Question: Is there a relationship between migraine and seizures?
There is definitely a link between migraine and seizures. Doctors have long recognized that migraine and epilepsy occur together more often than they would expect by chance alone. So people with migraines are more likely to also have a seizure disorder and people with epilepsy are more likely to also get migraines. For example, research shows that people with epilepsy are over twice as likely to also get migraines compared with people without a seizure disorder. In some cases, migraines can actually trigger seizures.
And many people experience headaches that can look like migraines after having experienced a seizure. About one in ten people with epilepsy also experiences headaches as a pre-seizure warning sign.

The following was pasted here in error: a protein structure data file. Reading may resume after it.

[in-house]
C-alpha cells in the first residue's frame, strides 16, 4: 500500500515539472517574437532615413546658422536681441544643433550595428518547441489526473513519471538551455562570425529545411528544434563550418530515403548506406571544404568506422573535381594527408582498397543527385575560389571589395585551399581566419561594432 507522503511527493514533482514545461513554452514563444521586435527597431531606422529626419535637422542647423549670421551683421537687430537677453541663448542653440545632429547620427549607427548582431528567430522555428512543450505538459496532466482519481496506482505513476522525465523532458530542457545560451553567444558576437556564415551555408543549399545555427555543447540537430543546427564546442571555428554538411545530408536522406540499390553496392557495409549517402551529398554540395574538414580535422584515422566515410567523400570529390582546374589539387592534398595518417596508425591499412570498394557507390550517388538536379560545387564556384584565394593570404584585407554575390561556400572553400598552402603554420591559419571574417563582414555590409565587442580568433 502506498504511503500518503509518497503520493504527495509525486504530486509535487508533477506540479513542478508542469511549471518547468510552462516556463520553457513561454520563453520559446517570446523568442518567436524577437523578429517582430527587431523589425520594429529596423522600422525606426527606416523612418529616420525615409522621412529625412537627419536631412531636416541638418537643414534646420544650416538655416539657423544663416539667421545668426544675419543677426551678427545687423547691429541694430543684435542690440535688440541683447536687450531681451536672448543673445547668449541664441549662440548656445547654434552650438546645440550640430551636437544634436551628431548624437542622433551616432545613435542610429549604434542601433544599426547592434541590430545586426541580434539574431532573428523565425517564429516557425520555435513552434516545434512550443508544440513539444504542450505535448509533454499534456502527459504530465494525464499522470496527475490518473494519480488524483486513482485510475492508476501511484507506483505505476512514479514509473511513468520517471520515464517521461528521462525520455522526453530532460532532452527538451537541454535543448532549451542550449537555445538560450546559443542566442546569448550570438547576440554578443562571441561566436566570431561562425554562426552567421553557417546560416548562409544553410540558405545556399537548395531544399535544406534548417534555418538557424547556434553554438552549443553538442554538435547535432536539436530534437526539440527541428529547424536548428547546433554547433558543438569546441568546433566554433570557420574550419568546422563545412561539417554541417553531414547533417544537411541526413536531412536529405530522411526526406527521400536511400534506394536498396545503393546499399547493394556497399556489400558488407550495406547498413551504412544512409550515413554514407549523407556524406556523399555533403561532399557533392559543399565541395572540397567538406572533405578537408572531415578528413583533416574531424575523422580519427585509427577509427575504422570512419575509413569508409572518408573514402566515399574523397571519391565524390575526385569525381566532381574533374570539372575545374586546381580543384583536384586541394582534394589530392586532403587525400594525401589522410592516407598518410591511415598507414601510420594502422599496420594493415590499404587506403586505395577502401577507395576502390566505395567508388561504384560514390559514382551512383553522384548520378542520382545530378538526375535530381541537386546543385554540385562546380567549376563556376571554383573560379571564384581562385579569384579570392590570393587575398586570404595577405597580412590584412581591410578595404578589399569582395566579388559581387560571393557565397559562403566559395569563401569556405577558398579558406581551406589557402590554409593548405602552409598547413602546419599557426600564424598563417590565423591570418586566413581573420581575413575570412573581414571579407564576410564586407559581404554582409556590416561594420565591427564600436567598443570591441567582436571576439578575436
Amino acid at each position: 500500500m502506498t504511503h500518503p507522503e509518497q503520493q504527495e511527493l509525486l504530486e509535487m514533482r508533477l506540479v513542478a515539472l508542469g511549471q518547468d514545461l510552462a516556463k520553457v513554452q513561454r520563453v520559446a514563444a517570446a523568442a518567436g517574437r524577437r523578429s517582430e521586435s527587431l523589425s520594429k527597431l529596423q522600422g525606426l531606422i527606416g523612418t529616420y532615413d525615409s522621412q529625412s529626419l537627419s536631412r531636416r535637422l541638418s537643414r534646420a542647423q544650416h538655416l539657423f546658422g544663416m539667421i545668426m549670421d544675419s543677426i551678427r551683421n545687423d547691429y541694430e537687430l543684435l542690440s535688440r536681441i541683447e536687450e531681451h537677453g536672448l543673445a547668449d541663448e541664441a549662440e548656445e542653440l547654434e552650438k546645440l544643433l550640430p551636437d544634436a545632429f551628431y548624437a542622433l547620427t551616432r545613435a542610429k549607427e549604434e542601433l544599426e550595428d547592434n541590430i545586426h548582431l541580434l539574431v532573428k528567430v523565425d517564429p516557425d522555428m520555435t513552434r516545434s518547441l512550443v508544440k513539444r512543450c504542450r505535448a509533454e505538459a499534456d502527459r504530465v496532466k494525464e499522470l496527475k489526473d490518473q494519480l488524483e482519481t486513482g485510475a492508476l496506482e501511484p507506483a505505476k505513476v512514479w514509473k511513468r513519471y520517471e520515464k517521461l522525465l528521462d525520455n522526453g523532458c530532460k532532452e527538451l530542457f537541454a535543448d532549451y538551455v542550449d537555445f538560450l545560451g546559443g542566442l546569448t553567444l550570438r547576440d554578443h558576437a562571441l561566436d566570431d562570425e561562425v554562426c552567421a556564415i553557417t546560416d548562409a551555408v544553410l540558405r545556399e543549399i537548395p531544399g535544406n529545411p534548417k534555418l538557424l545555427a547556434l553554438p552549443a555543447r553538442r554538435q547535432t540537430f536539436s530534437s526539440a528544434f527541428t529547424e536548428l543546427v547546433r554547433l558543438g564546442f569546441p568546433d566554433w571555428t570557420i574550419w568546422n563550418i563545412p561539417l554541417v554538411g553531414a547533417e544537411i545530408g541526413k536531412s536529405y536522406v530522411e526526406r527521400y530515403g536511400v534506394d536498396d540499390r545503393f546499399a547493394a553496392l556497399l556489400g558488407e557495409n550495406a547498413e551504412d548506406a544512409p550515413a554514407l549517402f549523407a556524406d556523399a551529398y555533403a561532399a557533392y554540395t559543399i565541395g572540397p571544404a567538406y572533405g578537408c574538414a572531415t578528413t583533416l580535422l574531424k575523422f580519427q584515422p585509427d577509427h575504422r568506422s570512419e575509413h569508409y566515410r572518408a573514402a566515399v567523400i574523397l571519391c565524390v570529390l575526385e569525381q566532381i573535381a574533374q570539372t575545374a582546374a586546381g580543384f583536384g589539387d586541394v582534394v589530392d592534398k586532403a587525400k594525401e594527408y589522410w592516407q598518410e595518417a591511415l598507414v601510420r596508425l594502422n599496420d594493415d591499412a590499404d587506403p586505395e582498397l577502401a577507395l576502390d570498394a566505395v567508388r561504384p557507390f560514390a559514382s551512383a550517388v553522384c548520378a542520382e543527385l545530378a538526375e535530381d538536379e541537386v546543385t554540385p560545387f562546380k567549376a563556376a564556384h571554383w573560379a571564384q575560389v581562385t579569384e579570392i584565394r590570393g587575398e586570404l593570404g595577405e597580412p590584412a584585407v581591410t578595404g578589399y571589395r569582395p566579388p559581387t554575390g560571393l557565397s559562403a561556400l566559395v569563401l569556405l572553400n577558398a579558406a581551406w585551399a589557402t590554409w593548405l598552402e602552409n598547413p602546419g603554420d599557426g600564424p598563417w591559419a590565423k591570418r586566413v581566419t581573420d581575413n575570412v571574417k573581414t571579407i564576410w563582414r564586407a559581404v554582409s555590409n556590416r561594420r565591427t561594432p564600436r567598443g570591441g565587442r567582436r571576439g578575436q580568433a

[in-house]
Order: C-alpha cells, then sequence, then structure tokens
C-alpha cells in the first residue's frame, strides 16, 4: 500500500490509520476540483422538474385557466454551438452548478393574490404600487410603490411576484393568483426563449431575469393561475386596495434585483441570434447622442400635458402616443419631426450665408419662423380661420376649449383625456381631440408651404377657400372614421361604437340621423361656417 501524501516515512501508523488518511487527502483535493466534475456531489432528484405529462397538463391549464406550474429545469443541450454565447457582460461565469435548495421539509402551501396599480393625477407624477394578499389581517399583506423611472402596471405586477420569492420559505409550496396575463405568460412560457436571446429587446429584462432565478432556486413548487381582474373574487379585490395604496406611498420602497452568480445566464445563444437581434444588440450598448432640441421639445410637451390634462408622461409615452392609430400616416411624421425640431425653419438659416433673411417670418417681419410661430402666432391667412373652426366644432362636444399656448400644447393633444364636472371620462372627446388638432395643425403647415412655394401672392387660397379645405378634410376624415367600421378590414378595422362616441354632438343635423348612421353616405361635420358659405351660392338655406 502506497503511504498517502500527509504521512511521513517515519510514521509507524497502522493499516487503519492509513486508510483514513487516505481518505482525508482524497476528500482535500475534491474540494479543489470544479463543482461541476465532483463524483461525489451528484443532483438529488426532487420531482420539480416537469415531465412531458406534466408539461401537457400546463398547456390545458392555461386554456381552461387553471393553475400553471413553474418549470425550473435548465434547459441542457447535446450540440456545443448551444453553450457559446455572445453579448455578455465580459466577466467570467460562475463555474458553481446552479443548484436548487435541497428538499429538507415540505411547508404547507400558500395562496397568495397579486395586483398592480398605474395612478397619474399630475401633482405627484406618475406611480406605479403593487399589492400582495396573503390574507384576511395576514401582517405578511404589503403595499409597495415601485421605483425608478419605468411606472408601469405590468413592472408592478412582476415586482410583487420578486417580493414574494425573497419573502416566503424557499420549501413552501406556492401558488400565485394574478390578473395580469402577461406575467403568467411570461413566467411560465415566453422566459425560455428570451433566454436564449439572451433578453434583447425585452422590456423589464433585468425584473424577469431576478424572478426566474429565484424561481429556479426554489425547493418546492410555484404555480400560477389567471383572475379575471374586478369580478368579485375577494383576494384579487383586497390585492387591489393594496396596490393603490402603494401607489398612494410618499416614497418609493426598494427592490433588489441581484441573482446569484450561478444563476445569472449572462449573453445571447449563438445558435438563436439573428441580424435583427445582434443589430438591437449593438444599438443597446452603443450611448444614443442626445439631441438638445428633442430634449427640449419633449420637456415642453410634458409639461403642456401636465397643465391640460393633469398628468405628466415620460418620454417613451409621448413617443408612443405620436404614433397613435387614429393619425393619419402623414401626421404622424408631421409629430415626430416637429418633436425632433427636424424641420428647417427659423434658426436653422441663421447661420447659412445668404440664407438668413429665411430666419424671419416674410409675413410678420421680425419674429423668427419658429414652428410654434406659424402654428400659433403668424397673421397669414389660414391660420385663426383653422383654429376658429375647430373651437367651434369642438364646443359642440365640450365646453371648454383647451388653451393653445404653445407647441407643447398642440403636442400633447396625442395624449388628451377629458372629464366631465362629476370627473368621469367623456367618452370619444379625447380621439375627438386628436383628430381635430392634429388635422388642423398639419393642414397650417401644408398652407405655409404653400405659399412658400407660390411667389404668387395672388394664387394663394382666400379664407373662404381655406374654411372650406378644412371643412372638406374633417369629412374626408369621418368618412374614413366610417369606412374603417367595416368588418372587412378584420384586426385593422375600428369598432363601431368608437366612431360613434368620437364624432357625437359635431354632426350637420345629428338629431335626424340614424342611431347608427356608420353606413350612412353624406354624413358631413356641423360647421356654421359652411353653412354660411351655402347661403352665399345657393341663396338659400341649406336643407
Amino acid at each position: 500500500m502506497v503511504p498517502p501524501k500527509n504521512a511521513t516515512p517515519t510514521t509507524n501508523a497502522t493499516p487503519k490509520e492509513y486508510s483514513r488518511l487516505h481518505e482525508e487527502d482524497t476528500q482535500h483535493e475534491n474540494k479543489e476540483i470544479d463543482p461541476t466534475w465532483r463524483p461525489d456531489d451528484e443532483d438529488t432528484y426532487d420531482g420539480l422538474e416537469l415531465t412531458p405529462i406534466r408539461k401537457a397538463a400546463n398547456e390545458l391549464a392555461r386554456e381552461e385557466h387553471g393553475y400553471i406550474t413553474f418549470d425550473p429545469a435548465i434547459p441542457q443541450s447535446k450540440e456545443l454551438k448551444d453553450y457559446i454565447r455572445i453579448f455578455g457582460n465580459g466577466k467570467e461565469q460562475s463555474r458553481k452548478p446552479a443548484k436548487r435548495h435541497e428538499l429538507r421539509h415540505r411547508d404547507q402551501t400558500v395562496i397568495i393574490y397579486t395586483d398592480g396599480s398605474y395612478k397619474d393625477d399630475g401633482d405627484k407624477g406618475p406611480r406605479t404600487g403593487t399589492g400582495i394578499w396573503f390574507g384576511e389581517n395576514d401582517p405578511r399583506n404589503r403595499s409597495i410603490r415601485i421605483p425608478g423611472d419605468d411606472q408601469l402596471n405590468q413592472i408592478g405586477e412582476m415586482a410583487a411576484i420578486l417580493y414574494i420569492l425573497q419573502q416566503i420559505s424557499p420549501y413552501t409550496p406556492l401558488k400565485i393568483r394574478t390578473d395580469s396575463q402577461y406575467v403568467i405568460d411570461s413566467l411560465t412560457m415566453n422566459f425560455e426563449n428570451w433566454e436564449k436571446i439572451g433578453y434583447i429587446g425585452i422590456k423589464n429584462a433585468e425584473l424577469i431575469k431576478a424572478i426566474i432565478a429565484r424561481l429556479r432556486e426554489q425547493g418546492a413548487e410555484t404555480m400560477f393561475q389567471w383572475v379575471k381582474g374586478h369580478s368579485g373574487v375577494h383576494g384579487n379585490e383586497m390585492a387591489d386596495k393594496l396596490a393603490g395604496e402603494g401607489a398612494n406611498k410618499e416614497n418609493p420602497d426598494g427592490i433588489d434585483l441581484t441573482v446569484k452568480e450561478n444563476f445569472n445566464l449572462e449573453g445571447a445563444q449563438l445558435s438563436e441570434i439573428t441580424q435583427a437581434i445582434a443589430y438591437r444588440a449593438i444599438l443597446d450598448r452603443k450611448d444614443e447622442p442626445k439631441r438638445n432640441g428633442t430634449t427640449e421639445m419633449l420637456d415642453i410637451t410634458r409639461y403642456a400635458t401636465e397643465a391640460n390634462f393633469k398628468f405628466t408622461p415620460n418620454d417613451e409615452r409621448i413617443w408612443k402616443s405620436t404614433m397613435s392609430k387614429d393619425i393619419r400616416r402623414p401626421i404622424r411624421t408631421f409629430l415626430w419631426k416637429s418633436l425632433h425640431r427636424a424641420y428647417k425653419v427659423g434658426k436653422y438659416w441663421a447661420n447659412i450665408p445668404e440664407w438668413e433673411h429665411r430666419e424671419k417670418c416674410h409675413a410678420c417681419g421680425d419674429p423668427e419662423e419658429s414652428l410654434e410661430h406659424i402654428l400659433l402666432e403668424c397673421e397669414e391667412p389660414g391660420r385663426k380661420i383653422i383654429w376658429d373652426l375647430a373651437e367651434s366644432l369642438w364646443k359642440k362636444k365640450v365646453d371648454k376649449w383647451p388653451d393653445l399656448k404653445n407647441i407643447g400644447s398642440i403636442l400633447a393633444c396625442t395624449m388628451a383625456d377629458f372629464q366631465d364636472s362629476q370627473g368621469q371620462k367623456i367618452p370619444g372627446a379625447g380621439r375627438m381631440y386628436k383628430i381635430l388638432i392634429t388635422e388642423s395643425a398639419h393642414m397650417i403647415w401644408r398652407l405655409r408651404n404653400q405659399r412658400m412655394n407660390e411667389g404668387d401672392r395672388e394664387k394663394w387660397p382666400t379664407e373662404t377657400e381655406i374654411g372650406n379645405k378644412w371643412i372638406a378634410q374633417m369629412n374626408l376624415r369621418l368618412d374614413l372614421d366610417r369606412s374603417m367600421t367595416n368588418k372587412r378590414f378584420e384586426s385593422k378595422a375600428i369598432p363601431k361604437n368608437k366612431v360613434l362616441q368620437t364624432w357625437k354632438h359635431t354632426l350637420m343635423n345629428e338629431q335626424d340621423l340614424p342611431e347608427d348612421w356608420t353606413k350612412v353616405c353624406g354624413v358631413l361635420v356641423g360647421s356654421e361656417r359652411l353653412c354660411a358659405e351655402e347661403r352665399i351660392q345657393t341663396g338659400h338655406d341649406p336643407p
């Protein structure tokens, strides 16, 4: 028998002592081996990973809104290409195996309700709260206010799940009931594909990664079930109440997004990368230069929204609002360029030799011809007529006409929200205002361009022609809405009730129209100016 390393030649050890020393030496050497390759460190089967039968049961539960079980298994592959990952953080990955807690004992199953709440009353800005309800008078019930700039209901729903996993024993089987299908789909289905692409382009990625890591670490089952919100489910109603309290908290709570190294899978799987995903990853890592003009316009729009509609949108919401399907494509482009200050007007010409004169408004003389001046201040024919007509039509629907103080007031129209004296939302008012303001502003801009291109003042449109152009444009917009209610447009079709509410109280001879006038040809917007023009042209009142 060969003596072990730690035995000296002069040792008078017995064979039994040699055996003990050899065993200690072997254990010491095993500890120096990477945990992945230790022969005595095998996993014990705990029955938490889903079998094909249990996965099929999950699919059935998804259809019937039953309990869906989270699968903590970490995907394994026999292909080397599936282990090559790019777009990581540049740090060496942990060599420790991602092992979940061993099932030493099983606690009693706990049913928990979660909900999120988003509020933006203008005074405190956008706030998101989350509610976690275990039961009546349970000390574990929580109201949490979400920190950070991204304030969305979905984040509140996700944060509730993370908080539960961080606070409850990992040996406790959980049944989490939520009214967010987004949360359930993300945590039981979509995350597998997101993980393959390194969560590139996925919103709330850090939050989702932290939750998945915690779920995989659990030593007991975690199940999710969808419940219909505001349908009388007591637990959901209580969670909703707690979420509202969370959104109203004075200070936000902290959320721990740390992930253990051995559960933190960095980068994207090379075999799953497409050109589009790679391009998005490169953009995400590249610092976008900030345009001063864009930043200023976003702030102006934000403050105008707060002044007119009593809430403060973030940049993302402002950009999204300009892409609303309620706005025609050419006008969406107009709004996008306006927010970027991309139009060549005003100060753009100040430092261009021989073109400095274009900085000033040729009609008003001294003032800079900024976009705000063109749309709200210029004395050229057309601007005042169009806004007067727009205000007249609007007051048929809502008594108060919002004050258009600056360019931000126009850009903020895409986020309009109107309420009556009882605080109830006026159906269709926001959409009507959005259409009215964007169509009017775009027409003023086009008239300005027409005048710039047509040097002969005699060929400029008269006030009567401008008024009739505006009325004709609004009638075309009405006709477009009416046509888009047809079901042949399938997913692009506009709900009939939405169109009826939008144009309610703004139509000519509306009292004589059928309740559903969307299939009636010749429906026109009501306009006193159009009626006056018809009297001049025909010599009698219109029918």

A variety of seizure drugs, like valproate, topiramate, and gabapentin, have been shown to reduce the frequency of migraine attacks. If your migraines get better when you use seizure drugs, this does NOT mean that your migraines are caused by seizures or a seizure disorder. Rather, there are some similarities in the underlying mechanisms of migraine and epilepsy that can be positively affected by the same drugs. Some of the same genetic markers for migraine have also been found in people with epilepsy.
Take home message — migraines and seizures are two different, distinct disorders. They are more likely to occur together and probably share similar biological mechanisms.